In Harper Lee's Chapter 15 of To Kill a Mockingbird, Scout demonstrates a great deal of bravery that serves to rescue both her father and Tom Robinson from a lynch mob.
Jem, Scout, and Dill witness a group led by Sheriff Heck Tate come to Atticus's door and start to talk with him. When he asserts he wants the truth to be known concerning what happened to Mayella Ewell, the three kids follow Atticus to the county jail. While outside of the county jail, a different mob approaches Atticus, this time led by Walter Cunningham. The mob tells Atticus to move away from the jail door he is guarding, insinuating that they are there to lynch Tom Robinson, not caring if he has a fair trial or not.
When Scout realizes her father is in danger, she very bravely comes out of hiding and runs toward him, followed by Jem and Dill. Fearing for their safety, Atticus orders the children home, but they refuse; Jem especially stands his ground. When a man from the mob grabs Jem's collar, saying, "I'll send him home," Scout kicks him in the sensitive area. When Scout recognizes Walter Cunningham among the men, she starts up a friendly conversation with him that clearly makes him feel ashamed; the other men feel shocked at her audacity. During the conversation, she especially asks him to say hello to his son Walter in her class for her and reminds Mr. Cunningham of Atticus's generosity in helping Mr. Cunningham with his entailment problem. More importantly, her conversation with Mr. Cunningham turns the tide of events. As soon as Scout shows her civility by conversing with Mr. Cunningham, reminding him of his civility too, he bends down, grips both her shoulders and says, "I'll tell [Walter] you said hey, little lady." He is then described as standing up, waving his "big paw," and saying to the rest of the mob, "Let's clear out ... Let's get going, boys," and as quickly as that, the mob breaks up and leaves.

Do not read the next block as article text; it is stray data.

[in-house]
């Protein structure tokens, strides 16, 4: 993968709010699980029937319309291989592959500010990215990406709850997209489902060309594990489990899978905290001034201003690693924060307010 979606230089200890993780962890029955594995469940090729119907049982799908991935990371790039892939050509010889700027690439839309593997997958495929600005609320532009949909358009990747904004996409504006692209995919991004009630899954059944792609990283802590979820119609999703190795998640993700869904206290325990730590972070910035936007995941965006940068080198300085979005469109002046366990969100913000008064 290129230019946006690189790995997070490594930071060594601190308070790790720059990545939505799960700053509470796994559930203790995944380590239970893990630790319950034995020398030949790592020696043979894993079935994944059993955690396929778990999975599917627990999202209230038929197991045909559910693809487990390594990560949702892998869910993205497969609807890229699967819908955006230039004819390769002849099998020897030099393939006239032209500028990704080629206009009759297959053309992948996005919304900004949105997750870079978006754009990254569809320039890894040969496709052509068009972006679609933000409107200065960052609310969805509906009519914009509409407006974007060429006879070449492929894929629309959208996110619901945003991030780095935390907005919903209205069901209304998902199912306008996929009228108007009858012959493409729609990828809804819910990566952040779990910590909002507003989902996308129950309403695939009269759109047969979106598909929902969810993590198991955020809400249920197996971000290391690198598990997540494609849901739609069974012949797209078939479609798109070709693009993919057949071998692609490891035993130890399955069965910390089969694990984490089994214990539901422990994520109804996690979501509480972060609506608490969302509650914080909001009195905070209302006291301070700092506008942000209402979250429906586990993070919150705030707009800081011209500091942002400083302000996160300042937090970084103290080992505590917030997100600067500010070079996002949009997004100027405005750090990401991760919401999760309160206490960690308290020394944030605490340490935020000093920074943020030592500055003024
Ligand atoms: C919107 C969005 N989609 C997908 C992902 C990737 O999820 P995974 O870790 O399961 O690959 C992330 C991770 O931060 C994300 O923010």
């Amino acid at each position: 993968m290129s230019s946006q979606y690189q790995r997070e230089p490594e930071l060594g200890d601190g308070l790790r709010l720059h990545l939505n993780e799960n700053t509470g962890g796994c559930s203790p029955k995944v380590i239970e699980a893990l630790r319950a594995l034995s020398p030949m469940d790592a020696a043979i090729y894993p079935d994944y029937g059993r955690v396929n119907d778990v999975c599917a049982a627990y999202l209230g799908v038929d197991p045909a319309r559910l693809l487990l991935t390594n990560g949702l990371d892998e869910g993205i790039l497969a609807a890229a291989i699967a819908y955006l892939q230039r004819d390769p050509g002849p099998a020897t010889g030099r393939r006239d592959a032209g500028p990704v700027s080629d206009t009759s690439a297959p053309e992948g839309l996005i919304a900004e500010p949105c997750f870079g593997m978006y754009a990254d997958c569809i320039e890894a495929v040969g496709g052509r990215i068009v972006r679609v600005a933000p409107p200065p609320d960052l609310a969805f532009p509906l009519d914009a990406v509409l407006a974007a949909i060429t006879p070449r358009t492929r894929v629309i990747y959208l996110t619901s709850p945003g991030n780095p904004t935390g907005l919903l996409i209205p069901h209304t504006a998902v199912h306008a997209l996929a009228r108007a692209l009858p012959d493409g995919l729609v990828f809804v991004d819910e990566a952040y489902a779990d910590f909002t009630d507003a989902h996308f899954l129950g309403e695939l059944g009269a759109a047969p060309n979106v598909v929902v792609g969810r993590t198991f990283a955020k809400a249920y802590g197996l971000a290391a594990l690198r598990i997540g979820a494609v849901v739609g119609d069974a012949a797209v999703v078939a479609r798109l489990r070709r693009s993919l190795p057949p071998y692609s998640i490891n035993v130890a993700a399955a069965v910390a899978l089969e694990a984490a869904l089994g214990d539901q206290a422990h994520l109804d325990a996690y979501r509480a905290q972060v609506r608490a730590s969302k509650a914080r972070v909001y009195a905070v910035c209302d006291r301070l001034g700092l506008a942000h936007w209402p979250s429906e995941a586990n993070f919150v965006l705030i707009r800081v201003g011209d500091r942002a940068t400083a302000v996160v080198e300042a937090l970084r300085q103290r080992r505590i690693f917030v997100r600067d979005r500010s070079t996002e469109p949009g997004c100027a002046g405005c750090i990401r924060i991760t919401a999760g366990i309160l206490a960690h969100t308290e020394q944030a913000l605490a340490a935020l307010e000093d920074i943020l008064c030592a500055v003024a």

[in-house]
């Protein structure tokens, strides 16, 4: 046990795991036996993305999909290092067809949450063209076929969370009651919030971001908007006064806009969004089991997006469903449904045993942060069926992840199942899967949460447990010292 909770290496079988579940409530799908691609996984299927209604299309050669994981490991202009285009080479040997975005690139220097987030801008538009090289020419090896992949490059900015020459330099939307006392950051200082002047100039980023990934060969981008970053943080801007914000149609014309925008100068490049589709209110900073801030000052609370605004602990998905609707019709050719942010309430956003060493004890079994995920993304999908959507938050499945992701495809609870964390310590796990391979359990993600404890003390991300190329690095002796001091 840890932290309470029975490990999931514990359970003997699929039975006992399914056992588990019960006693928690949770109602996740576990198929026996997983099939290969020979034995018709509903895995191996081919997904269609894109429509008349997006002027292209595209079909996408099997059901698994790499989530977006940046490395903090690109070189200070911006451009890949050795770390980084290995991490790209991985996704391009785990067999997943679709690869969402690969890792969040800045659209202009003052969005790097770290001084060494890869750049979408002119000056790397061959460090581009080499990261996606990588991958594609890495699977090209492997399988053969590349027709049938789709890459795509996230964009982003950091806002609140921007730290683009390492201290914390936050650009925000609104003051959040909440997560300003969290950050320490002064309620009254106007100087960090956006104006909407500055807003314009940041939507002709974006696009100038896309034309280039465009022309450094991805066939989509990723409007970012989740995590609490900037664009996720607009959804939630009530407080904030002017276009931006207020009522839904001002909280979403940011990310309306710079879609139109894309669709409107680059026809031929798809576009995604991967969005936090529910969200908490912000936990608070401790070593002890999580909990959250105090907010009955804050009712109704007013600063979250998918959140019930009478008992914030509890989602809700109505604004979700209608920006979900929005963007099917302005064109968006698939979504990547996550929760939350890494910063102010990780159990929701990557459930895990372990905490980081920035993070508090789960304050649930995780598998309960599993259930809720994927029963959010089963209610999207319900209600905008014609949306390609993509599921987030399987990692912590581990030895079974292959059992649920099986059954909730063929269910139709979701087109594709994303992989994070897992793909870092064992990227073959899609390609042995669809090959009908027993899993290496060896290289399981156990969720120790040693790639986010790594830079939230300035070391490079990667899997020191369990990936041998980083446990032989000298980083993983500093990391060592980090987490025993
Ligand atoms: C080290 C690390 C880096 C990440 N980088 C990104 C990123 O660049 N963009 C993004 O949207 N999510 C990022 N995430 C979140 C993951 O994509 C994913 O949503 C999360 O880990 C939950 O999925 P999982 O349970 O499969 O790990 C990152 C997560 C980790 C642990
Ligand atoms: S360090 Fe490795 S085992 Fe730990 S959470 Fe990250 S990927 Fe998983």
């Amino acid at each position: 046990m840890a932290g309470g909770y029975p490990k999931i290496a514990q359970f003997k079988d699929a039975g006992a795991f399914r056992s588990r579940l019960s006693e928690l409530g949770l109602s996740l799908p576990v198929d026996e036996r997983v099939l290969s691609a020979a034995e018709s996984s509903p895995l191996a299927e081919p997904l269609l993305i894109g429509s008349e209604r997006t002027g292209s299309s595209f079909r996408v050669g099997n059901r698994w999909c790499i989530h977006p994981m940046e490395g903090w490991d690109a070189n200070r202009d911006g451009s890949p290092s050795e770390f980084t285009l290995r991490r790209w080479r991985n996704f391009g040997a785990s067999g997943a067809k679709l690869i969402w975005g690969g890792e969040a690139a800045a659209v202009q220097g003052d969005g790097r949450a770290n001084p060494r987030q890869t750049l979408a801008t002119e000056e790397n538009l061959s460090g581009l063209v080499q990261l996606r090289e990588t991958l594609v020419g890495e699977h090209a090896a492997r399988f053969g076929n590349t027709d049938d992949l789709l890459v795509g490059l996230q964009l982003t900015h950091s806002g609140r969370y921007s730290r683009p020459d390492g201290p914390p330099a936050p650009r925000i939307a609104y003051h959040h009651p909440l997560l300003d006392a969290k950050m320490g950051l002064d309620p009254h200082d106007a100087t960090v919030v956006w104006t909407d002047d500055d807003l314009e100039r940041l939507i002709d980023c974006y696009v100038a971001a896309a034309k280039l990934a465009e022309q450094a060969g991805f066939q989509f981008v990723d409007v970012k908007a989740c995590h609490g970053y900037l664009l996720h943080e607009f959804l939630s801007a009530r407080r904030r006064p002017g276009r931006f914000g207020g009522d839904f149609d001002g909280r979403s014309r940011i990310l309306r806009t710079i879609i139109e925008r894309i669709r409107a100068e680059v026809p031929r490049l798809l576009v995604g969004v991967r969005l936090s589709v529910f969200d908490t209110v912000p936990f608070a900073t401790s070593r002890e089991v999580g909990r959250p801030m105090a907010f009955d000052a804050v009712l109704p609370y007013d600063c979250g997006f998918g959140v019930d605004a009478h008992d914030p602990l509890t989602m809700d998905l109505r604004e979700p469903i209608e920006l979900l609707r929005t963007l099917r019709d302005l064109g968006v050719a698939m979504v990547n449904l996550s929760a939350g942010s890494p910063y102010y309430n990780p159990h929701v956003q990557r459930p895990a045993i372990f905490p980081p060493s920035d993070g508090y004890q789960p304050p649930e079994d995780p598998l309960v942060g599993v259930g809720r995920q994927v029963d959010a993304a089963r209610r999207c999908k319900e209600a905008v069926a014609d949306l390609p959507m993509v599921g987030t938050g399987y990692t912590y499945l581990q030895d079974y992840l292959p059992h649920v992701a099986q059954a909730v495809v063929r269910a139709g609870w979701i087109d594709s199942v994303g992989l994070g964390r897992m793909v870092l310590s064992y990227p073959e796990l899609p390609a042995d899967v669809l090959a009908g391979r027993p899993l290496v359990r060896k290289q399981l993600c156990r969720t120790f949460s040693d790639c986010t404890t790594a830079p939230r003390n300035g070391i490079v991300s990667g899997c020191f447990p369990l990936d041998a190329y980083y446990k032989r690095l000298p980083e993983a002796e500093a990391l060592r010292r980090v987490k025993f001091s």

Hence, Scout manages to rescue Tom Robinson from a lynch mob by bravely approaching the mob and conversing with Mr. Cunningham in a way that reminded him he was in reality a civilized person.
Scout playd a major part in stopping the lynching party by inserting herself in the situation. Her presence, and her innocent, but penetrating questions caused the men in the lynching party to see themselves through her eyes, and to moderate their actions for her sake. It caused them to reflect upon the many unintended consequences of their ill-considered actions by allowing them to see the impact those actions would have not just on Scout, but on their own children who would have to contend emotionally with what their fathers were about to do. Additionally, because of Scout's intervention, the men are reminded of their relationship to Atticus as a friend who had shown them compassion, who had selflessly helped them in their time of need, and who did not deserve to be put in jeopardy so that they could exact their own version of revenge. In short, she shamed them into backing down without one harsh word, without any accusation, without anything but a series of innocent, thoughtful questions that gave them back their humanity and their sense of right and wrong.